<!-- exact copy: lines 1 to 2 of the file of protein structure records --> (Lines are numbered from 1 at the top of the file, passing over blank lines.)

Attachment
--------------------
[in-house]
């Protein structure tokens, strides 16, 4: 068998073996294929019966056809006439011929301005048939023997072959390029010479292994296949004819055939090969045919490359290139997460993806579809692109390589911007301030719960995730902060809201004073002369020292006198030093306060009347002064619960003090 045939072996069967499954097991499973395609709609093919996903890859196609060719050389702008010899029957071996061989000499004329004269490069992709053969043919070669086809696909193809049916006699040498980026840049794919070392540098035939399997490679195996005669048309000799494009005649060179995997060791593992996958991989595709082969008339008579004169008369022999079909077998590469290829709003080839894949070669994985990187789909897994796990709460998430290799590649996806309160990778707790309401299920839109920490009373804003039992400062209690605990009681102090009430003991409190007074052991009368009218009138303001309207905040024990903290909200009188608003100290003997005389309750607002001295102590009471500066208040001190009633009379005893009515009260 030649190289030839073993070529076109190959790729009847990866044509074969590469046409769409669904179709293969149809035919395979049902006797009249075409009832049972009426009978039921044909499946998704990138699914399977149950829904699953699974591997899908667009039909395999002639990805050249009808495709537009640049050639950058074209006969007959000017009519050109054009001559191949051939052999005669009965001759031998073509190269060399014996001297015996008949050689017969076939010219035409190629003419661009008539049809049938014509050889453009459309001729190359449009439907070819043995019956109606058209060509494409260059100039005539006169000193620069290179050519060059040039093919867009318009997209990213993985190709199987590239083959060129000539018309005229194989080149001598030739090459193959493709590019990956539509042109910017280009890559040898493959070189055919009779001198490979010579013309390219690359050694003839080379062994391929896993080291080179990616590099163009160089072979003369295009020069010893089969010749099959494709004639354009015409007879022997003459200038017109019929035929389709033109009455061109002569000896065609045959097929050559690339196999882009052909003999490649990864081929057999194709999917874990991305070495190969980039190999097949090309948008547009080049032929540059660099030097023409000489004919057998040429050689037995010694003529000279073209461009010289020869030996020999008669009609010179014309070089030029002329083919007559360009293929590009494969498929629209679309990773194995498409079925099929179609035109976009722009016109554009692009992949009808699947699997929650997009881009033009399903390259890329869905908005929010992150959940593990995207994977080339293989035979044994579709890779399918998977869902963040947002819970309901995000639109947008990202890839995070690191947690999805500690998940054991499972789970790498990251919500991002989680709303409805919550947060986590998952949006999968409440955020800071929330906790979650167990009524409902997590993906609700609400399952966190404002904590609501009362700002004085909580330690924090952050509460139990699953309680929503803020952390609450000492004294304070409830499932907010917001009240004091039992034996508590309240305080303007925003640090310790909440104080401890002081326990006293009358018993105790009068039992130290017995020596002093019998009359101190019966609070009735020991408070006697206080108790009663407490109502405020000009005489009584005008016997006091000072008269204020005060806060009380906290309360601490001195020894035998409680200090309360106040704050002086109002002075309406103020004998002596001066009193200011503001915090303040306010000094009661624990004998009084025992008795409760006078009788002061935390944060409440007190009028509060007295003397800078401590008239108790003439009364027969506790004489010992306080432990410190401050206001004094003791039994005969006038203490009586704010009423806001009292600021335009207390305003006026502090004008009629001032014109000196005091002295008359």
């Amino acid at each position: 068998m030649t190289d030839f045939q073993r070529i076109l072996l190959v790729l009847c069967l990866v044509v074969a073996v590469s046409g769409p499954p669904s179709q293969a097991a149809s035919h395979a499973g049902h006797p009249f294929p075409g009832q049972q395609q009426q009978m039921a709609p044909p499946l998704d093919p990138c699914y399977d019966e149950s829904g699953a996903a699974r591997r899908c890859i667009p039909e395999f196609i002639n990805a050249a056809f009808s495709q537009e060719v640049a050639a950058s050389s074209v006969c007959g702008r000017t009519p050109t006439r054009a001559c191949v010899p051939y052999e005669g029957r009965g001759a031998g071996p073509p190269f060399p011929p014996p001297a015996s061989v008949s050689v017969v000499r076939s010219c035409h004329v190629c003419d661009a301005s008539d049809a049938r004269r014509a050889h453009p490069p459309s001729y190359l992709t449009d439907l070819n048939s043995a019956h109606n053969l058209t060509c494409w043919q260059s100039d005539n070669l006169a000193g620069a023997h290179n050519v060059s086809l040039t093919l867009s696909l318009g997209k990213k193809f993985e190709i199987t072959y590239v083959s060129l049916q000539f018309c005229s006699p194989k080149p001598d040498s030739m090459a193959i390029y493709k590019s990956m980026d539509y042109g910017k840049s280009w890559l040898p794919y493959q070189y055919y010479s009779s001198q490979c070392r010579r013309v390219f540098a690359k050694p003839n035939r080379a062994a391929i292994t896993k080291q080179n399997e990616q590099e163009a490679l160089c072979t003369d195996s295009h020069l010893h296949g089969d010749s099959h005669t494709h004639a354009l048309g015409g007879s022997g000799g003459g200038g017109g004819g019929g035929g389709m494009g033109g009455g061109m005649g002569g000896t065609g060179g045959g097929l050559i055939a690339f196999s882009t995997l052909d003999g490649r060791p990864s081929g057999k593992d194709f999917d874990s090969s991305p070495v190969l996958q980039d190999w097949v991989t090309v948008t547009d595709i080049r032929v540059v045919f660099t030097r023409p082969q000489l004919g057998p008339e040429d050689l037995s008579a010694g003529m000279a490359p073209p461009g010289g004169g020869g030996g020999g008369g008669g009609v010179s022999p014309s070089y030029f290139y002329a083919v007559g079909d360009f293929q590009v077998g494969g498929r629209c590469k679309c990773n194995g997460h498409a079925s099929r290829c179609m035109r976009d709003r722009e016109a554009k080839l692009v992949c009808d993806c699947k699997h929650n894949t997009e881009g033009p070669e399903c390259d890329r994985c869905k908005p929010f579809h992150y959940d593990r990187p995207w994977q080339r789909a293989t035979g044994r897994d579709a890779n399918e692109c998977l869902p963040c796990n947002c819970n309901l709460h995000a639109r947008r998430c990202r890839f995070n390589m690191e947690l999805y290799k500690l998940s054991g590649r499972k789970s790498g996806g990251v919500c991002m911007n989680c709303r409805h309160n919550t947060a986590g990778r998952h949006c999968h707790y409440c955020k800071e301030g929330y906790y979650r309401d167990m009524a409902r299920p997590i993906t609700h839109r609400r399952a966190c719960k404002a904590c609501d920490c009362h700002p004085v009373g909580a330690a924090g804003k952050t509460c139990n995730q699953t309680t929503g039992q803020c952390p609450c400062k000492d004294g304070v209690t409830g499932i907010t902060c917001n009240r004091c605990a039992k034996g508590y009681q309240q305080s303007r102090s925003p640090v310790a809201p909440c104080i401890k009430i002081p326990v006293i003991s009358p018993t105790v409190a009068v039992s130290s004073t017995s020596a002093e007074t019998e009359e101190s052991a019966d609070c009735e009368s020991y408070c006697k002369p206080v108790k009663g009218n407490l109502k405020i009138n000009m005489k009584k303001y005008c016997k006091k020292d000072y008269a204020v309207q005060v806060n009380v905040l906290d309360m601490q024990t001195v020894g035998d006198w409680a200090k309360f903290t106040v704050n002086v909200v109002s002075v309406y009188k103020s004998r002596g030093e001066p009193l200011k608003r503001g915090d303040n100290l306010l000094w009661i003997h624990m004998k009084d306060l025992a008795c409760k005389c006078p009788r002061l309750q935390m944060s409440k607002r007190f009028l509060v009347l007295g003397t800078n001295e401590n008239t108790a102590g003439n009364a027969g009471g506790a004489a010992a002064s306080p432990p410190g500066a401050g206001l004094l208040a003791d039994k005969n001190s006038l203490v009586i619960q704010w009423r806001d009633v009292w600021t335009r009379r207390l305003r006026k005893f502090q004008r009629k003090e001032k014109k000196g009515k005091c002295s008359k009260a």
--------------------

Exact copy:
[in-house]
């Protein structure tokens, strides 16, 4: 068998073996294929019966056809006439011929301005048939023997072959390029010479292994296949004819055939090969045919490359290139997460993806579809692109390589911007301030719960995730902060809201004073002369020292006198030093306060009347002064619960003090 045939072996069967499954097991499973395609709609093919996903890859196609060719050389702008010899029957071996061989000499004329004269490069992709053969043919070669086809696909193809049916006699040498980026840049794919070392540098035939399997490679195996005669048309000799494009005649060179995997060791593992996958991989595709082969008339008579004169008369022999079909077998590469290829709003080839894949070669994985990187789909897994796990709460998430290799590649996806309160990778707790309401299920839109920490009373804003039992400062209690605990009681102090009430003991409190007074052991009368009218009138303001309207905040024990903290909200009188608003100290003997005389309750607002001295102590009471500066208040001190009633009379005893009515009260 030649190289030839073993070529076109190959790729009847990866044509074969590469046409769409669904179709293969149809035919395979049902006797009249075409009832049972009426009978039921044909499946998704990138699914399977149950829904699953699974591997899908667009039909395999002639990805050249009808495709537009640049050639950058074209006969007959000017009519050109054009001559191949051939052999005669009965001759031998073509190269060399014996001297015996008949050689017969076939010219035409190629003419661009008539049809049938014509050889453009459309001729190359449009439907070819043995019956109606058209060509494409260059100039005539006169000193620069290179050519060059040039093919867009318009997209990213993985190709199987590239083959060129000539018309005229194989080149001598030739090459193959493709590019990956539509042109910017280009890559040898493959070189055919009779001198490979010579013309390219690359050694003839080379062994391929896993080291080179990616590099163009160089072979003369295009020069010893089969010749099959494709004639354009015409007879022997003459200038017109019929035929389709033109009455061109002569000896065609045959097929050559690339196999882009052909003999490649990864081929057999194709999917874990991305070495190969980039190999097949090309948008547009080049032929540059660099030097023409000489004919057998040429050689037995010694003529000279073209461009010289020869030996020999008669009609010179014309070089030029002329083919007559360009293929590009494969498929629209679309990773194995498409079925099929179609035109976009722009016109554009692009992949009808699947699997929650997009881009033009399903390259890329869905908005929010992150959940593990995207994977080339293989035979044994579709890779399918998977869902963040947002819970309901995000639109947008990202890839995070690191947690999805500690998940054991499972789970790498990251919500991002989680709303409805919550947060986590998952949006999968409440955020800071929330906790979650167990009524409902997590993906609700609400399952966190404002904590609501009362700002004085909580330690924090952050509460139990699953309680929503803020952390609450000492004294304070409830499932907010917001009240004091039992034996508590309240305080303007925003640090310790909440104080401890002081326990006293009358018993105790009068039992130290017995020596002093019998009359101190019966609070009735020991408070006697206080108790009663407490109502405020000009005489009584005008016997006091000072008269204020005060806060009380906290309360601490001195020894035998409680200090309360106040704050002086109002002075309406103020004998002596001066009193200011503001915090303040306010000094009661624990004998009084025992008795409760006078009788002061935390944060409440007190009028509060007295003397800078401590008239108790003439009364027969506790004489010992306080432990410190401050206001004094003791039994005969006038203490009586704010009423806001009292600021335009207390305003006026502090004008009629001032014109000196005091002295008359």